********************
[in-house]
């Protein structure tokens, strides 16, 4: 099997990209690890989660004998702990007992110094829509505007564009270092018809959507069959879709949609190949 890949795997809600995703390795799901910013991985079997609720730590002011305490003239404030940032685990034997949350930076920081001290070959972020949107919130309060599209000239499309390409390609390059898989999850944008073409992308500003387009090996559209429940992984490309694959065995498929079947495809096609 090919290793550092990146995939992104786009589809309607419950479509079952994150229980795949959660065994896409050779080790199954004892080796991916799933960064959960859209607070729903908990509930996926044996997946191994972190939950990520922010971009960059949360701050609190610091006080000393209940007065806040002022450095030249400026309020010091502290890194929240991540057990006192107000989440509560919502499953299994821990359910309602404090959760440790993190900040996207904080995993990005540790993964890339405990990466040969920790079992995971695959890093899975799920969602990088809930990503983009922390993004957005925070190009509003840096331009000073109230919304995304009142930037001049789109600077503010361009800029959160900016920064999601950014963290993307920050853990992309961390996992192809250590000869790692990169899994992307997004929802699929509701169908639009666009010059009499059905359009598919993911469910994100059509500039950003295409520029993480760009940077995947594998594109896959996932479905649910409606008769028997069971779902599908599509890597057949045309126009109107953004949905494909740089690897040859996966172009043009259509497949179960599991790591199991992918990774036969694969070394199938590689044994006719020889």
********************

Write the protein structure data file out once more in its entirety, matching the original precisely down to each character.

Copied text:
[in-house]
């Protein structure tokens, strides 16, 4: 099997990209690890989660004998702990007992110094829509505007564009270092018809959507069959879709949609190949 890949795997809600995703390795799901910013991985079997609720730590002011305490003239404030940032685990034997949350930076920081001290070959972020949107919130309060599209000239499309390409390609390059898989999850944008073409992308500003387009090996559209429940992984490309694959065995498929079947495809096609 090919290793550092990146995939992104786009589809309607419950479509079952994150229980795949959660065994896409050779080790199954004892080796991916799933960064959960859209607070729903908990509930996926044996997946191994972190939950990520922010971009960059949360701050609190610091006080000393209940007065806040002022450095030249400026309020010091502290890194929240991540057990006192107000989440509560919502499953299994821990359910309602404090959760440790993190900040996207904080995993990005540790993964890339405990990466040969920790079992995971695959890093899975799920969602990088809930990503983009922390993004957005925070190009509003840096331009000073109230919304995304009142930037001049789109600077503010361009800029959160900016920064999601950014963290993307920050853990992309961390996992192809250590000869790692990169899994992307997004929802699929509701169908639009666009010059009499059905359009598919993911469910994100059509500039950003295409520029993480760009940077995947594998594109896959996932479905649910409606008769028997069971779902599908599509890597057949045309126009109107953004949905494909740089690897040859996966172009043009259509497949179960599991790591199991992918990774036969694969070394199938590689044994006719020889």